Stocks Bounce Back After Sharp Selloff

Stocks opened higher Tuesday, clawing back some of what they lost Monday, when the Dow shed nearly 700 points.

But analysts said the bounce was likely to be temporary and that stocks may test the lows reached in October again.

"No doubt we can continue to have a short-term rally, but… if we look at the global economy, contraction is on the way, corporate earnings are coming down sharply," independent strategist Bob McKee said on CNBC.

Bank stocks were mixed as investors sorted through a slew of news on how the institutions are handling the crisis in the industry.

JPMorgan Chase said late on Monday it will eliminate about 9,200 jobs at the former Washington Mutual, which on Sept. 25 became the largest U.S. bank to fail, while Bank of America is expected to cut 10,000 investment banking jobs when it integrates the businesses of Merrill Lynch , CNBC has learned.

Goldman Sachsfaces a possible $2 billion loss for the fourth quarter — its first ever as a public company — according to a report in the Wall Street Journal. Goldman shares continued to slide after tumbling nearly 17 percent on Monday.

CNBC parent General Electric was the biggest gainer on the Dow after the conglomerate said it will maintain its 2009 dividendand pare down its finance arm, GE Capital.

The Big Three auto makers — General Motors , Ford and Chrysler — will submit to Congress their restructuring plansin hopes of convincing Congress to bail them out.

And, later today, auto makers are expected to report their November sales. U.S. auto makers are expected to post declines of at least 30 percent, hurt further by speculation that one or more could go bankrupt. But even foreign auto makers like Toyota Motor and Honda are expected to feel the pinch, reporting declines of at least 25 percent.

Toyota said it will cut management bonuses by 10 percent, amid reports that it will halt production for two days at some plants at the end of this month.

Tech stocks rebounded after being among the hardest hit in Monday's selloff: Intel , Dell , eBay and GPS maker Garmin all rose sharply.

But hand-held makers Research In Motion and Palm tumbled after both stocks were downgraded by analysts. Palm missed analysts' estimates by a long shot in its preliminary second-quarter results and said it would slash its work force.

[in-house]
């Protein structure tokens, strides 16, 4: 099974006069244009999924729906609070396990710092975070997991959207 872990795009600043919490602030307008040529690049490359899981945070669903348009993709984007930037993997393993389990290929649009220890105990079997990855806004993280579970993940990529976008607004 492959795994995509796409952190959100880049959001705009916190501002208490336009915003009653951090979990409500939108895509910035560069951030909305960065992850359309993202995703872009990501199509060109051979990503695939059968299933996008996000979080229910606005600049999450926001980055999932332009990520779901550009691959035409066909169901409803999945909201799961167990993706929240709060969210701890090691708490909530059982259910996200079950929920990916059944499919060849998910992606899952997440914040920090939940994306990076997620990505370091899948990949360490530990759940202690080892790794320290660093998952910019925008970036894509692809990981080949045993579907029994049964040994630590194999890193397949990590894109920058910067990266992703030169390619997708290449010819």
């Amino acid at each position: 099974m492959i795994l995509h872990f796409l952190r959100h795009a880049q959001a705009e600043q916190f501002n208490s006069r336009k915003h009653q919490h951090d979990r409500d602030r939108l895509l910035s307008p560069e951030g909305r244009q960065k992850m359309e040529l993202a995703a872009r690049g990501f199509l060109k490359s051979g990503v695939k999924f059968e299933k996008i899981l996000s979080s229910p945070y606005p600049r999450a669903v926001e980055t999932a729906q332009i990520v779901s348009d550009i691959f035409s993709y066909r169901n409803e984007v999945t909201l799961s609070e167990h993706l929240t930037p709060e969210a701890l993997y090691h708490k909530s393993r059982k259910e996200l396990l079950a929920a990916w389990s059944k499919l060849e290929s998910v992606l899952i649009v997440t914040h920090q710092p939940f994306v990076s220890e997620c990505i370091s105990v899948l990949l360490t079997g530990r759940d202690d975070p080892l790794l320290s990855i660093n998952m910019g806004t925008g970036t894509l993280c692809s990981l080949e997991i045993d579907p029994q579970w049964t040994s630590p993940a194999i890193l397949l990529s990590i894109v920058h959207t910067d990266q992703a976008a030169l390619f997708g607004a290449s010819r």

As the holiday-shopping season gets into full swing this week, it was bad news for another retailer: Searsposted a wider-than-expected lossand announced more store closings. Same-store sales were down 11 percent at Sears stores and 7 percent at Kmart stores.

Office-supply retailer Staples reported a 43 percent drop in quarterly profit due to restructuring charges, the acquisition of Corporate Expense and a lawsuit settlement. Excluding those charges the company earned 42 cents a share, narrowly beating analyst estimates.

>> Check in on how the holiday season is shaping up at CNBC's Holiday Central.

Beazer Homesreported its quarterly loss more than tripledas revenue plunged and income taxes ballooned.

Delta Airlines hinted that more job cuts may be on the way as it works to pare back capacity.

United parent UAL said it would be willing to cut capacity but doesn't think such a step will be necessary.

This Week:

TUESDAY: Paulson discusses US-China relations; Auto sales; Auto hearings; Fed's Plosser speaks; FDIC's Sheila Bair speaks
WEDNESDAY: Weekly mortgage applications; Challenger, ADP jobs reports; ISM services report; weekly crude inventories; Fed's Lacker speaks; Fed beige book
THURSDAY: Chain-store sales; BOE, ECB rate decisions; weekly jobless claims; factory orders; natural-gas inventories; Earnings from Toll Brothers
FRIDAY: November jobs report; consumer credit

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